AU - Chatterjee, Krishnendu
AU - Ibsen-Jensen, Rasmus
AU - Pavlogiannis, Andreas
ID - 5427
SN - 2664-1690
TI - Optimal tree-decomposition balancing and reachability on low treewidth graphs
ER -
TY - GEN
AB - Simulation is an attractive alternative for language inclusion for automata as it is an under-approximation of language inclusion, but usually has much lower complexity. For non-deterministic automata, while language inclusion is PSPACE-complete, simulation can be computed in polynomial time. Simulation has also been extended in two orthogonal directions, namely, (1) fair simulation, for simulation over specified set of infinite runs; and (2) quantitative simulation, for simulation between weighted automata. Again, while fair trace inclusion is PSPACE-complete, fair simulation can be computed in polynomial time. For weighted automata, the (quantitative) language inclusion problem is undecidable for mean-payoff automata and the decidability is open for discounted-sum automata, whereas the (quantitative) simulation reduce to mean-payoff games and discounted-sum games, which admit pseudo-polynomial time algorithms.
In this work, we study (quantitative) simulation for weighted automata with Büchi acceptance conditions, i.e., we generalize fair simulation from non-weighted automata to weighted automata. We show that imposing Büchi acceptance conditions on weighted automata changes many fundamental properties of the simulation games. For example, whereas for mean-payoff and discounted-sum games, the players do not need memory to play optimally; we show in contrast that for simulation games with Büchi acceptance conditions, (i) for mean-payoff objectives, optimal strategies for both players require infinite memory in general, and (ii) for discounted-sum objectives, optimal strategies need not exist for both players. While the simulation games with Büchi acceptance conditions are more complicated (e.g., due to infinite-memory requirements for mean-payoff objectives) as compared to their counterpart without Büchi acceptance conditions, we still present pseudo-polynomial time algorithms to solve simulation games with Büchi acceptance conditions for both weighted mean-payoff and weighted discounted-sum automata.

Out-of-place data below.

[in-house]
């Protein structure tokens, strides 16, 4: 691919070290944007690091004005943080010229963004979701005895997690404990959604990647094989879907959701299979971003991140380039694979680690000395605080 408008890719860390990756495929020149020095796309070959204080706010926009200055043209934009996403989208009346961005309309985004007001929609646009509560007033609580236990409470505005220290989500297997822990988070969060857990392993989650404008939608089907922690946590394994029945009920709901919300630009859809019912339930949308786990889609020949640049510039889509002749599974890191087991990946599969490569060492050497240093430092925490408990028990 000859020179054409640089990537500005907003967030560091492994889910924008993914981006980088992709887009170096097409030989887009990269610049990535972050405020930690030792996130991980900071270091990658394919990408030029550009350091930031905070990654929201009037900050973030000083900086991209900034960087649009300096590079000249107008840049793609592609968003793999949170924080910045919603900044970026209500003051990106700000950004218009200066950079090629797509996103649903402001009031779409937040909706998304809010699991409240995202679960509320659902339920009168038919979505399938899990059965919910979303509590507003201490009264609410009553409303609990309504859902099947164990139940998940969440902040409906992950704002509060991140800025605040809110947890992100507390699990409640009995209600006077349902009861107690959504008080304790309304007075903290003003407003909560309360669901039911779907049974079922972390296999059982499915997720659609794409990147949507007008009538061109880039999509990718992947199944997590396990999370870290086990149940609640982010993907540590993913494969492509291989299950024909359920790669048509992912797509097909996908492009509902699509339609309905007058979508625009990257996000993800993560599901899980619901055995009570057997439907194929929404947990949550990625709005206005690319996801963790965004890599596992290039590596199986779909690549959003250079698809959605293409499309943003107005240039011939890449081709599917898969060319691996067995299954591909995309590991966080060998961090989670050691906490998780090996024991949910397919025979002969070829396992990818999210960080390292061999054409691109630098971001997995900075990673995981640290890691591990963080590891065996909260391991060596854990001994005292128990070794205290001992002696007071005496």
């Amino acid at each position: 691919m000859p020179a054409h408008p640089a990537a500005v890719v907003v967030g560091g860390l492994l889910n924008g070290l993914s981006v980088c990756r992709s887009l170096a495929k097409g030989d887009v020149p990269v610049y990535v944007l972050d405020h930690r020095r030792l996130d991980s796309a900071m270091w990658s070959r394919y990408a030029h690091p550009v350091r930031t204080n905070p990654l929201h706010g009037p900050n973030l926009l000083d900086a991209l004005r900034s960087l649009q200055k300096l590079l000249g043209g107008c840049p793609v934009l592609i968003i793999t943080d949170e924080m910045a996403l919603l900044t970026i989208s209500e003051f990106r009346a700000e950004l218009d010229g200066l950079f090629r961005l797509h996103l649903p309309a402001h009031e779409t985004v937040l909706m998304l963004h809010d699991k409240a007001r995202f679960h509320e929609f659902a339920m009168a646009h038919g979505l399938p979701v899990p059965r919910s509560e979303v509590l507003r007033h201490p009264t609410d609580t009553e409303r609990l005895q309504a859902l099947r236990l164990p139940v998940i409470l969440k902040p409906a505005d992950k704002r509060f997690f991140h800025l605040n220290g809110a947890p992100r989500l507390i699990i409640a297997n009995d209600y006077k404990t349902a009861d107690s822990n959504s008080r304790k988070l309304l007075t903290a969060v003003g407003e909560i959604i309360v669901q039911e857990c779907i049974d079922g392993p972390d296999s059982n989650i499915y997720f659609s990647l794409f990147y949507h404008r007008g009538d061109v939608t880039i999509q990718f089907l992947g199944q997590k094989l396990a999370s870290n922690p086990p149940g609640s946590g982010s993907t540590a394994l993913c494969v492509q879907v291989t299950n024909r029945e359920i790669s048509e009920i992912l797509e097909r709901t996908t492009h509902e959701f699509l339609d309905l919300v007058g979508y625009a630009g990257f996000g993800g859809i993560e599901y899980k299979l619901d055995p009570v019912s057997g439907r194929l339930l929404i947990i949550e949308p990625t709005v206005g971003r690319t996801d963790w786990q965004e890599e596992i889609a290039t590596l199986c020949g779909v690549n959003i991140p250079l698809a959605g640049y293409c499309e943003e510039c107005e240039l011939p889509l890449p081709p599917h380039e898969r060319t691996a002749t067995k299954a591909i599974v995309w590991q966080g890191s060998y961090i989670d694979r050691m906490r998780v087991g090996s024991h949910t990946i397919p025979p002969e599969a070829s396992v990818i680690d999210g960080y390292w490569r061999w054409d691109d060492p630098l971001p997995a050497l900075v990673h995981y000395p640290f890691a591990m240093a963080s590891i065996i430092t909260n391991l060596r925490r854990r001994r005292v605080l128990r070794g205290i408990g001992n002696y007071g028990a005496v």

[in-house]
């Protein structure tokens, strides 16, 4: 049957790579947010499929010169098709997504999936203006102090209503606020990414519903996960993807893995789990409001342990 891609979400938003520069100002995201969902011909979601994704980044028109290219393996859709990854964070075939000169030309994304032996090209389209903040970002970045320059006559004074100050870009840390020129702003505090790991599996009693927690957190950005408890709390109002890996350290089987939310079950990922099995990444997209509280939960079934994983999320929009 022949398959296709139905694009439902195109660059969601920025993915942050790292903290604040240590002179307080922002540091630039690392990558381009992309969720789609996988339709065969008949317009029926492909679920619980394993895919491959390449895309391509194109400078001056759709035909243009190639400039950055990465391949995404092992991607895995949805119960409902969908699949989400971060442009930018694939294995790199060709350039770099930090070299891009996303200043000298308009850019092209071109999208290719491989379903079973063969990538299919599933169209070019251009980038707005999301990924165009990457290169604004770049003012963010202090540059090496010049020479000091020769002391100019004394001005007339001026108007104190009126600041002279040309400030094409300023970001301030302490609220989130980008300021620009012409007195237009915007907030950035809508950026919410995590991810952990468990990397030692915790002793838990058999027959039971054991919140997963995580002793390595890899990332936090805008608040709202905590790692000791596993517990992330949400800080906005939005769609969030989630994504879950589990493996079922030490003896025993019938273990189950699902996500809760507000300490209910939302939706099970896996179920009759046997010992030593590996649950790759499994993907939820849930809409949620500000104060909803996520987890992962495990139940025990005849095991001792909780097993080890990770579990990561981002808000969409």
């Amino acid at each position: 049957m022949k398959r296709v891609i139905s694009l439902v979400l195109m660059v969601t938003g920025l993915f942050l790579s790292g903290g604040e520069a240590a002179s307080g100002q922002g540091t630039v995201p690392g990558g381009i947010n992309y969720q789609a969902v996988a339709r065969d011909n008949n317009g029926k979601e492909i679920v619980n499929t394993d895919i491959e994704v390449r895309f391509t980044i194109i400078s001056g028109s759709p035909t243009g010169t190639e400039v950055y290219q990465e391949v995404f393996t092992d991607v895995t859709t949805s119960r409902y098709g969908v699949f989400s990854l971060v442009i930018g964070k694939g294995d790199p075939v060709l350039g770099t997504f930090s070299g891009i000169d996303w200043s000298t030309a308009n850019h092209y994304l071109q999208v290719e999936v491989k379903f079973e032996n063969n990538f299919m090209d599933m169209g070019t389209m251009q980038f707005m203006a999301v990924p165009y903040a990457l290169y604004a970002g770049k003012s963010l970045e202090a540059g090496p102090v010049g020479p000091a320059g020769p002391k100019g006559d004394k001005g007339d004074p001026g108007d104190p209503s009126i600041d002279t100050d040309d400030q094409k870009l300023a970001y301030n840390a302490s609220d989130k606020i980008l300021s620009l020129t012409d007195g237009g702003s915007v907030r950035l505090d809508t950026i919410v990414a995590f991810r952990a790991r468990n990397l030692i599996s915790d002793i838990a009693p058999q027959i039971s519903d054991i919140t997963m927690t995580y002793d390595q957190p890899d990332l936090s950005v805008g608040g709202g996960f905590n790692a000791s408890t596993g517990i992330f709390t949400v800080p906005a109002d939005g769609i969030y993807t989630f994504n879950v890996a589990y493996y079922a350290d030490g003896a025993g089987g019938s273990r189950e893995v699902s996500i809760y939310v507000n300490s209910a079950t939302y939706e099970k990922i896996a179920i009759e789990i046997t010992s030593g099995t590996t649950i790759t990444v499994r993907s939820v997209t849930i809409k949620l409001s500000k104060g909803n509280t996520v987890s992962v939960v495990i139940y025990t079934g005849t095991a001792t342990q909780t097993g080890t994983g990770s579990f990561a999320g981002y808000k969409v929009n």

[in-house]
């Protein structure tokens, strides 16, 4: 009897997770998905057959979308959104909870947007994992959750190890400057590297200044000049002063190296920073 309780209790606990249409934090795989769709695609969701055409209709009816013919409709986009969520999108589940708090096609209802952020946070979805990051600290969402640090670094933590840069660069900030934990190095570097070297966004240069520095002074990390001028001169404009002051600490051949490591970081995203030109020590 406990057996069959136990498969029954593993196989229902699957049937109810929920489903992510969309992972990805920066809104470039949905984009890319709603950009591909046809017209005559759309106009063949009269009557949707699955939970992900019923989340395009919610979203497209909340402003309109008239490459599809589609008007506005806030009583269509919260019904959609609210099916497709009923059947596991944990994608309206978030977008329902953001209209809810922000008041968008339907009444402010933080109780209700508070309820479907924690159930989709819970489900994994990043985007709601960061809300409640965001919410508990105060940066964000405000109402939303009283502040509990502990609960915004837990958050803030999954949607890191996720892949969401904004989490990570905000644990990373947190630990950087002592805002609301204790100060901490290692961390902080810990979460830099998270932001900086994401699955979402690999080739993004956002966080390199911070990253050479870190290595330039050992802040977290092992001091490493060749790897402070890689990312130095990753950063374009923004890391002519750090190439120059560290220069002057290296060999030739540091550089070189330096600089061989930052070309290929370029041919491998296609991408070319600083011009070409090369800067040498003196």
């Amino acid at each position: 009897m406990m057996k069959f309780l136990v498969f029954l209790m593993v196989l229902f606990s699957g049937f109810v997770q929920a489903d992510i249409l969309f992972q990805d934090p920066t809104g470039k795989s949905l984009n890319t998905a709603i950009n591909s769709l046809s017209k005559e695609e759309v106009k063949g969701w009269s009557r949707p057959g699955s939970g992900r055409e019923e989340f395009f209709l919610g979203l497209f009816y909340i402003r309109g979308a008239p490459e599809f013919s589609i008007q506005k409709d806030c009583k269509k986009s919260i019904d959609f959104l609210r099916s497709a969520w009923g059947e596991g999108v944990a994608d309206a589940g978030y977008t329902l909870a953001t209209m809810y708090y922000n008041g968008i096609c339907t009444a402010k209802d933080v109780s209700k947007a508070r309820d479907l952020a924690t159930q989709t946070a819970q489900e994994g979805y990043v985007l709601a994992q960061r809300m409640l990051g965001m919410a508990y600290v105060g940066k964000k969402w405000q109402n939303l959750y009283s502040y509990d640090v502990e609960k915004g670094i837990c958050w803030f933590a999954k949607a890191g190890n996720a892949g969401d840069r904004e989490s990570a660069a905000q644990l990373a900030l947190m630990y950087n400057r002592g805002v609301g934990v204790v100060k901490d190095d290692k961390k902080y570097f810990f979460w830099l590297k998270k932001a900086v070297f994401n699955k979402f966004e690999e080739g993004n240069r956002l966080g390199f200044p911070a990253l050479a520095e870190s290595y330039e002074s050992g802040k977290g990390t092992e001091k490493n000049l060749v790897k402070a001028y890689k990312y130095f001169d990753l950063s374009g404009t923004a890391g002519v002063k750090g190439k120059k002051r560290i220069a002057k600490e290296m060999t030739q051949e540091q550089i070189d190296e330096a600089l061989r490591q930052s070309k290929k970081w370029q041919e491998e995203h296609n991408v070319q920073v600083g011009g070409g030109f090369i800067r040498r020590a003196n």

AU - Chatterjee, Krishnendu
AU - Henzinger, Thomas A
AU - Otop, Jan
AU - Velner, Yaron
ID - 5428
SN - 2664-1690
TI - Quantitative fair simulation games
ER -
TY - CONF
AB - A discrete spherical geodesic path between two voxels s and t lying on a discrete sphere is a/the 1-connected shortest path from s to t, comprising voxels of the discrete sphere intersected by the real plane passing through s, t, and the center of the sphere. We show that the set of sphere voxels intersected by the aforesaid real plane always contains a 1-connected cycle passing through s and t, and each voxel in this set lies within an isothetic distance of 32 from the concerned plane. Hence, to compute the path, the algorithm starts from s, and iteratively computes each voxel p of the path from the predecessor of p. A novel number-theoretic property and the 48-symmetry of discrete sphere are used for searching the 1-connected voxels comprising the path. The algorithm is output-sensitive, having its time and space complexities both linear in the length of the path. It can be extended for constructing 1-connected discrete 3D circles of arbitrary orientations, specified by a few appropriate input parameters. Experimental results and related analysis demonstrate its efficiency and versatility.